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Taylor’s celebrity: her lasting legacy

Gabler wrote "An Empire of Their Own: How the Jews Invented Hollywood" (1989), "Walt Disney: The Tri

Perhaps the most important thing to remember about Elizabeth Taylor, who died this week at age 79, was that she first became a phenomenon when her film career had barely begun, and she remained one long after that career had expired. Thrust into the national consciousness by her dazzling beauty, it was something other than her movies that kept her there. Despite her two Oscars, Taylor was often an indifferent actress, mechanical at the beginning and blowsy at the end, with a tinny voice that turned lines into whines, but she was a magnificent celebrity -- maybe the greatest Hollywood celebrity of all time. In many ways, she was the personality who defined modern celebrity, and one suspects this will be her legacy long after her performances have faded.

Like many celebrities with oversized personae, Taylor disavowed what she called the “public me,” saying it was “fabricated” and “drivel,” but Taylor herself seemed to indulge the fabrication. Born in England, the daughter of two Americans, she had affectations, and it was one affectation -- the English accent -- that helped her land her first major film role as the passionate equestrian in “National Velvet.” She was only 12, and the MGM studio, with its paternalistic boss Louis B. Mayer who prided himself on providing personal guidance to his stars, became her school. MGM groomed Taylor as a star, and Taylor avidly took to the instruction. She had a Hollywood upbringing, from which she learned to live within her fantasies.

In large measure that explains the life that followed. Elizabeth Taylor grew up on screen. She glided from children’s roles to ingenue roles to the memorable role of the bride in “Father of the Bride,” then of the expectant young mother in the sequel and on to the object of men’s desires in the ‘50s and ‘60s. For no other star could one follow the trajectory of maturity as one could for Taylor. All her milestones were performed on screen.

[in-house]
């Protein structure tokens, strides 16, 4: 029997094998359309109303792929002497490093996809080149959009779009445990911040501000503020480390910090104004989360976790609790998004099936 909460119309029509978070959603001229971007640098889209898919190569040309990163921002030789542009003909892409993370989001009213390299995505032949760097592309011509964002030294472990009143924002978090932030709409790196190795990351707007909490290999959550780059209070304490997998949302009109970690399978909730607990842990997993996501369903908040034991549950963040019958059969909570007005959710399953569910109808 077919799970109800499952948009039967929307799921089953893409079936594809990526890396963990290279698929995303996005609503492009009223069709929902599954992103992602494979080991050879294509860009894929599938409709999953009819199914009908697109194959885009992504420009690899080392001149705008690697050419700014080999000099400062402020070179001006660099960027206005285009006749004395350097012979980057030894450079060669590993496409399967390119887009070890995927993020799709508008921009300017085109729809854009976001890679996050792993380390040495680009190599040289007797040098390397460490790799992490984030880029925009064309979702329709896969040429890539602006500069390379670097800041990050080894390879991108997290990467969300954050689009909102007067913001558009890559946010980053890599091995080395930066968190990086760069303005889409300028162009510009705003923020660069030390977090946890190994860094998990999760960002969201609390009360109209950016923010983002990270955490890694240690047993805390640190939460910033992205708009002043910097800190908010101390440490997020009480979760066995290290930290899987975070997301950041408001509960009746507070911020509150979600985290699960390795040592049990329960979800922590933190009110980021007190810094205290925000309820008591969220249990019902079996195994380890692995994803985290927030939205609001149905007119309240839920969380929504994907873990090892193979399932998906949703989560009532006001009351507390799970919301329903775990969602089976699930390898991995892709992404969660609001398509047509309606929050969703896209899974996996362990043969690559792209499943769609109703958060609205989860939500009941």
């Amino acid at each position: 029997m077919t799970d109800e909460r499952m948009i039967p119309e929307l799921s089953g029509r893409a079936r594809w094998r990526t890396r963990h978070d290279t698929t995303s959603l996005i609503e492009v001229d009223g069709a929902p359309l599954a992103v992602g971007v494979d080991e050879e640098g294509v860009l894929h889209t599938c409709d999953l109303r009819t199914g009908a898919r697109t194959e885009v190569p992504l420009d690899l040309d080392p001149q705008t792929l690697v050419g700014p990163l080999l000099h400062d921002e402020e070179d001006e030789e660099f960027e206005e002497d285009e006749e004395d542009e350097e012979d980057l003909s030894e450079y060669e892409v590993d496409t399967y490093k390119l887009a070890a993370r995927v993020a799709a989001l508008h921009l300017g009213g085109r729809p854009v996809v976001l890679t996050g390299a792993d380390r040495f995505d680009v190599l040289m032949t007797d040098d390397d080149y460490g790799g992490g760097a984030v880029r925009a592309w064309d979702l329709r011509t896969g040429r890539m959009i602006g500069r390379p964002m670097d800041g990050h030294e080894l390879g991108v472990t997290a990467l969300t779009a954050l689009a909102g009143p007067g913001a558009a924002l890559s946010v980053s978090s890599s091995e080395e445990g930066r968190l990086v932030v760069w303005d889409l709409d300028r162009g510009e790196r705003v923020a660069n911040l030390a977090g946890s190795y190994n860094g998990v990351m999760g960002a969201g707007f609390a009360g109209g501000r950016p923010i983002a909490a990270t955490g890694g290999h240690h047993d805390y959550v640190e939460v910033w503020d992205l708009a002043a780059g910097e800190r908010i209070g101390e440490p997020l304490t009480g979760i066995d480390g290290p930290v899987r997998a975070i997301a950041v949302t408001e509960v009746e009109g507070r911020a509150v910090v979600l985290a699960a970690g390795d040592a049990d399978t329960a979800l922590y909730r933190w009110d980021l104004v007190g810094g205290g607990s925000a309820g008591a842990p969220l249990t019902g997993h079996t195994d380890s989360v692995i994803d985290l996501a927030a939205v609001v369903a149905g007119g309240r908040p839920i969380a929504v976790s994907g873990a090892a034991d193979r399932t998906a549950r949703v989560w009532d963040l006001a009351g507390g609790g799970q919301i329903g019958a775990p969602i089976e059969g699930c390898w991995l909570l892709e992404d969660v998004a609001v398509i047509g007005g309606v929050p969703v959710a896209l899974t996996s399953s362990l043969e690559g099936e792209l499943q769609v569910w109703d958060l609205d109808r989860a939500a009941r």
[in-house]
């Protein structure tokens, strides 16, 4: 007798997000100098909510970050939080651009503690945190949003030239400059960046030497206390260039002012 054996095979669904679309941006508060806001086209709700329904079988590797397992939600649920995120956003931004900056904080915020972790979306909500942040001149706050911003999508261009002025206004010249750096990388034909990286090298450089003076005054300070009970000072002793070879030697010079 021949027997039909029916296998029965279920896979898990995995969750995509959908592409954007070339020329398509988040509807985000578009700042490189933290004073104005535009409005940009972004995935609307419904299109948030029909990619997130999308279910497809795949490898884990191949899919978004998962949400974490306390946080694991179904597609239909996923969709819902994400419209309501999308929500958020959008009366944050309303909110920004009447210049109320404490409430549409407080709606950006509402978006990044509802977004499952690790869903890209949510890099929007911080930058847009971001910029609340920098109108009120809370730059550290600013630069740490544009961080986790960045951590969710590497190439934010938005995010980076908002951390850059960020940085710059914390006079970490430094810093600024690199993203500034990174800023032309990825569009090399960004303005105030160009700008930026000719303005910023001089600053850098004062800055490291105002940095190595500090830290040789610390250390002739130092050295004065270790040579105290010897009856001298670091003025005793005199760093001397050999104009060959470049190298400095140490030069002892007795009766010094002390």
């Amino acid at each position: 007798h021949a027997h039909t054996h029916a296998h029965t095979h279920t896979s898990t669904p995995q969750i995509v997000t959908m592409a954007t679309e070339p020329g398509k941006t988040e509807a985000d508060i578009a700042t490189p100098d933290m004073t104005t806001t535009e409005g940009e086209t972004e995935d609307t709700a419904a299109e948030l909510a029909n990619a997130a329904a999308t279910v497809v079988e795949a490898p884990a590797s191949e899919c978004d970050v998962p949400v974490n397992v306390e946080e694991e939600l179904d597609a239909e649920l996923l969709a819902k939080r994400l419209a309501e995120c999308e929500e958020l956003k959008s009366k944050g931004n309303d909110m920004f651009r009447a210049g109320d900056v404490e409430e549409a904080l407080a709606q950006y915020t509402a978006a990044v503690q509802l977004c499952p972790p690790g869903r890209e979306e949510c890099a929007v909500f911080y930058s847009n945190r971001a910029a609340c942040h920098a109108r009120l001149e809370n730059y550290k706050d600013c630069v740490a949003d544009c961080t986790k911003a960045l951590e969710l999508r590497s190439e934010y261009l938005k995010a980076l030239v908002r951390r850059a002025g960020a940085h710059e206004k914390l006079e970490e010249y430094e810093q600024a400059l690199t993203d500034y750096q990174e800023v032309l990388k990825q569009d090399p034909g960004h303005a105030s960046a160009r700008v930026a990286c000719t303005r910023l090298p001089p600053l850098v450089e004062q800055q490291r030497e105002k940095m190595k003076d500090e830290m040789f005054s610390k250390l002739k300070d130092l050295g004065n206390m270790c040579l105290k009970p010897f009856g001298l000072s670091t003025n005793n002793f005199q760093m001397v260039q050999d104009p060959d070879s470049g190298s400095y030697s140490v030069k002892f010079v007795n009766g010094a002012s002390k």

But her screen life and her real life were never far apart. As she was preparing for her nuptials in “Father of the Bride,” she was also preparing to marry hotel heir Conrad “Nicky” Hilton Jr. -- a marriage that the studio had encouraged to preserve the image of its wholesome young star. Of the marriage, Taylor would say suggestively, “I liked playing the role of a young woman in love.” They divorced within a year.

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There would be plenty of other marriages -- to British actor Michael Wilding; to entertainment impresario Mike Todd; to Todd’s best friend, singer Eddie Fisher, after Fisher provided consolation when Todd died in a plane crash; to actor Richard Burton (twice); to Sen. John Warner; and to construction worker Larry Fortensky, whom Taylor met while both were undergoing rehab at the Betty Ford Center. Asked why she married so many times, Taylor glibly confessed that she really didn’t know.

The real answer may have been that even as she grew older Taylor continued to be in thrall to the magic of Hollywood. She liked playing the role of a young woman in love so much that she assimilated the idea of Hollywood romance, which meant that her serial marriages, the butt of comedians’ jokes over the years, were less examples of Hollywood promiscuity than of the exact opposite: idealized love. Elizabeth Taylor, fully a creature of Hollywood, was one of the most devout believers in movie dreams. She came to live in dramatic terms, movie terms, to the point where one had a hard time determining where the movie left off and her life began.